An occupational health professional from Fit for Work contacts her by telephone within two days. During the conversation, it is established that she wants to return to work as soon as possible, and her health professional discusses with her possible adjustments that could be made at work to allow her to return. 

The OH professional and employee jointly agree to a Return to Work Plan which she is happy to be shared with her GP and employer. 

The Return to Work Plan recommends she has a phased return to work starting with just a few hours a day as well as other workplace adjustments which include not having to deal with customers during busy periods.

For the next four weeks, the employer arranges for her to do quieter shifts or work away from the shop floor. 

By keeping in touch with her employer while she was off, she did not feel too ‘out of the picture’, and by returning to work she has helped safeguard her longer-term mental and physical health. 

Following a recommendation in her Return to Work Plan, her employer also arranges for your patient to attend a course which teaches coping techniques. This is intended to help her become more confident when dealing with the public.

 After four weeks the employee informs her Fit for Work case manager that she feels more confident about dealing with the public and says she would like to return to normal duties. Her employer agrees to this. 

The Fit for Work case manager lets her GP know that she has returned to full duties at work.”


In this brief guide, we looked at the questions “Can a doctor refuse to give you a sick note?” and some other related subjects like can a doctor give you a sick note for anxiety or Depression.

Getting a doctor’s note is not that hard and is recommended when you are suffering from a physical or mental illness and need to take a leave that may not be allowed otherwise, or when you want to take time off work for too long.

If you want to take an unpaid leave or a sabbatical due to sickness or other problems like severe stress, you can get a doctor’s note and submit that along with details of any tests you have had and an official letter that defines the parameters of your leave and problems.

If you have any questions or comments similar to Can a doctor refuse to give you a sick note?”, please feel free to reach out to us at any time.

Frequently Asked Questions (FAQs): Can a Doctor Refuse to give you a sick note?

Can a doctor refuse to give you a sick note for anxiety?

No, usually a patient will not refuse to give you a sick note for anxiety, as both law and medicine acknowledge the disruptive capability of anxiety, especially when it comes to work conditions.

A doctor may give the sick note after they have assessed you however, and they will want to make sure that you are not malingering or just trying to avoid work.

A doctor may also insist on you seeking treatment if you are getting a sick note for anxiety, and the employer might also need proof of treatment at a later point.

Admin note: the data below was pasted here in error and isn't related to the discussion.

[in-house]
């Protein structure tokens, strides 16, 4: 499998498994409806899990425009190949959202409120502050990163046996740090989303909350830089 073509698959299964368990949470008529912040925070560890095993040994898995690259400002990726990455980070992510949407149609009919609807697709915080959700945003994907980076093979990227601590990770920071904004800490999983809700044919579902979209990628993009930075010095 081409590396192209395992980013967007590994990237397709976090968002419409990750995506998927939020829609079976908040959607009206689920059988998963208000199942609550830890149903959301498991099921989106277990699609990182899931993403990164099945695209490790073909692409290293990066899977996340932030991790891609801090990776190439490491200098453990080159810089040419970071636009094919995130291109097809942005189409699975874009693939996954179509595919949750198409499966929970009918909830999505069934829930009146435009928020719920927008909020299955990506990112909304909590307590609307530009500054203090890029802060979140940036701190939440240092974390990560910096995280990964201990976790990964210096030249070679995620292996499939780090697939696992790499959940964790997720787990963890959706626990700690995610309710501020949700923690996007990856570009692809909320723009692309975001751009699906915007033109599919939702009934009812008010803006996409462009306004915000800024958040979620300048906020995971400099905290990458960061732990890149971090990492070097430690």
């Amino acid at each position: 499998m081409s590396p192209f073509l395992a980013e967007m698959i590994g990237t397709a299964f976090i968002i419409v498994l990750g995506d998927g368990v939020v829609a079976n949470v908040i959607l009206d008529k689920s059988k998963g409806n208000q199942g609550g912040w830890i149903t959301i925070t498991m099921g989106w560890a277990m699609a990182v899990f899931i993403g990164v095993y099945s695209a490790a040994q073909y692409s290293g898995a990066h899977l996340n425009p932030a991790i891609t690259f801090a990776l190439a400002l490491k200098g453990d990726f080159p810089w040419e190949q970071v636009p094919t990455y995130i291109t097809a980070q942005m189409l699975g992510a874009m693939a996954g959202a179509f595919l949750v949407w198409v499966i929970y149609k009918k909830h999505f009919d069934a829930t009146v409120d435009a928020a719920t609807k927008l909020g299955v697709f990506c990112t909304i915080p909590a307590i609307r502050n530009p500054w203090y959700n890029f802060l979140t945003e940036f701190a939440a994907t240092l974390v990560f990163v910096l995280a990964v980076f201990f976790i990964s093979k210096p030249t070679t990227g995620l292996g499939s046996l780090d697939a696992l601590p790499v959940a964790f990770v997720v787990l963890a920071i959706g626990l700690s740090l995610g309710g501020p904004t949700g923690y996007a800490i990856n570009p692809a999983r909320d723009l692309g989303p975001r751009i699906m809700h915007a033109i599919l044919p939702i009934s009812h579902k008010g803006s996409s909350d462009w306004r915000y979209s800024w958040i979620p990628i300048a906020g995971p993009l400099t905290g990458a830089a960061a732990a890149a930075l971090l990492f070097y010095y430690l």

How long can a GP give a sick note for?

A GP can usually give a sick note for 7 days or less, and they might amend it to more days if the person is sicker than they originally thought or is not recovering as well as they should have been.

For an absence that spans longer than 7 days, an employer may usually ask for a fit note, which is also known as a Statement of Fitness for Work, and this may be provided by a GP or hospital doctor. 

What happens if I can’t get a sick note?

Two things may happen if you can’t get a sick note, one may be that your employer may be entitled to withhold either contractual sick pay or statutory sick pay (SSP), or, if the employee is gone for too long without a sick note and no updates on the conditions, some contracts may enable the employer to fill their position.

According to most laws, employers require reasonable information to determine if the employee is entitled to SSP, which is what the sick note is usually for.

Can a doctor back date a sick note?

Yes, a doctor may back date a sick note so you do not need to be seen urgently or on the day that your sick note expires. 

Usually, in cases where a sick note is being backdated, it can be issued at a later date and backdated, at the doctor’s discretion and their assessment of why you need the sick note backdated.

A sick note may also be extended without you being seen again in case your condition requires this amendment.

Will a doctor sign you off for stress?

Yes, a doctor will sign you off for stress, especially if you are suffering from a significant level of stress which could be reduced if you took time off work.

Even if a doctor signs you off for stress, however, remember that the employer is not obliged, to leave your job available for you indefinitely.


Divya is currently a Clinical Psychology Trainee in a Master of Philosophy program and holds a Master’s in clinical psychology. She has a special interest in Personality studies and disorders, having researched the subject before, and Neuropsychology; with an additional interest being Mood disorders. She likes to write about Psychiatric issues, having worked in multiple specialty setups during her time as a clinical psychology student, and in her free time she likes to cook and read.